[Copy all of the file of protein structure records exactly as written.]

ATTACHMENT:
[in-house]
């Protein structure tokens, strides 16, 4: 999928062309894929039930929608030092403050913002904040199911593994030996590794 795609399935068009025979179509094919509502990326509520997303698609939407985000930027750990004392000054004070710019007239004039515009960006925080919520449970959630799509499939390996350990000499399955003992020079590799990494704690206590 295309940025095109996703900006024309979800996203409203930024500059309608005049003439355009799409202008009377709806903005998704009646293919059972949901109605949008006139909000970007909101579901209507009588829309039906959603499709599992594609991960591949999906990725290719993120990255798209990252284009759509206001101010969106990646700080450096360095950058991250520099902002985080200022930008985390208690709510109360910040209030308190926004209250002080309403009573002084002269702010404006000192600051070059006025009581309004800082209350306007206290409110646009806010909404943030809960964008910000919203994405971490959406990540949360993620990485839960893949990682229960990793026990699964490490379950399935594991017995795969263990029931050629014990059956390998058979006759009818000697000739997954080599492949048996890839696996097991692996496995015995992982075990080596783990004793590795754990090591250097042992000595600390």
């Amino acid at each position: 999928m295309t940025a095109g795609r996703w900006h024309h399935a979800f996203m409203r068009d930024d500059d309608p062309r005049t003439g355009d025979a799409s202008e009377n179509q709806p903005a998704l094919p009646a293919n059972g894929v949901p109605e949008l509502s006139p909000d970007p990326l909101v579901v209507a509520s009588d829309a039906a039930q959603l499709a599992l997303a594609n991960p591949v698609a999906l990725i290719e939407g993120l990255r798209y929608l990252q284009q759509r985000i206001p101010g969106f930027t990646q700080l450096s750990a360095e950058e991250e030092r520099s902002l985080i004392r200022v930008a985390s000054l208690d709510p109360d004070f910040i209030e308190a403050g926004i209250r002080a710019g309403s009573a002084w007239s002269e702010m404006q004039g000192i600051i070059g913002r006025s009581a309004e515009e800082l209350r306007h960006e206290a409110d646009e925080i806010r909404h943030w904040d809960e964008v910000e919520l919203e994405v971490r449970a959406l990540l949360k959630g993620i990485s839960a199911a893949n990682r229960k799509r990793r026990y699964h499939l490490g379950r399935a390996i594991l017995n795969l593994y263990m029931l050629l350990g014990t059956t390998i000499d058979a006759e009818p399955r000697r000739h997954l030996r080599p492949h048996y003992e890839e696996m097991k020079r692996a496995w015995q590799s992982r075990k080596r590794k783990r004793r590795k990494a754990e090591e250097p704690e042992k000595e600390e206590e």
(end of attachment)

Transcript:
[in-house]
């Protein structure tokens, strides 16, 4: 999928062309894929039930929608030092403050913002904040199911593994030996590794 795609399935068009025979179509094919509502990326509520997303698609939407985000930027750990004392000054004070710019007239004039515009960006925080919520449970959630799509499939390996350990000499399955003992020079590799990494704690206590 295309940025095109996703900006024309979800996203409203930024500059309608005049003439355009799409202008009377709806903005998704009646293919059972949901109605949008006139909000970007909101579901209507009588829309039906959603499709599992594609991960591949999906990725290719993120990255798209990252284009759509206001101010969106990646700080450096360095950058991250520099902002985080200022930008985390208690709510109360910040209030308190926004209250002080309403009573002084002269702010404006000192600051070059006025009581309004800082209350306007206290409110646009806010909404943030809960964008910000919203994405971490959406990540949360993620990485839960893949990682229960990793026990699964490490379950399935594991017995795969263990029931050629014990059956390998058979006759009818000697000739997954080599492949048996890839696996097991692996496995015995992982075990080596783990004793590795754990090591250097042992000595600390």
């Amino acid at each position: 999928m295309t940025a095109g795609r996703w900006h024309h399935a979800f996203m409203r068009d930024d500059d309608p062309r005049t003439g355009d025979a799409s202008e009377n179509q709806p903005a998704l094919p009646a293919n059972g894929v949901p109605e949008l509502s006139p909000d970007p990326l909101v579901v209507a509520s009588d829309a039906a039930q959603l499709a599992l997303a594609n991960p591949v698609a999906l990725i290719e939407g993120l990255r798209y929608l990252q284009q759509r985000i206001p101010g969106f930027t990646q700080l450096s750990a360095e950058e991250e030092r520099s902002l985080i004392r200022v930008a985390s000054l208690d709510p109360d004070f910040i209030e308190a403050g926004i209250r002080a710019g309403s009573a002084w007239s002269e702010m404006q004039g000192i600051i070059g913002r006025s009581a309004e515009e800082l209350r306007h960006e206290a409110d646009e925080i806010r909404h943030w904040d809960e964008v910000e919520l919203e994405v971490r449970a959406l990540l949360k959630g993620i990485s839960a199911a893949n990682r229960k799509r990793r026990y699964h499939l490490g379950r399935a390996i594991l017995n795969l593994y263990m029931l050629l350990g014990t059956t390998i000499d058979a006759e009818p399955r000697r000739h997954l030996r080599p492949h048996y003992e890839e696996m097991k020079r692996a496995w015995q590799s992982r075990k080596r590794k783990r004793r590795k990494a754990e090591e250097p704690e042992k000595e600390e206590e």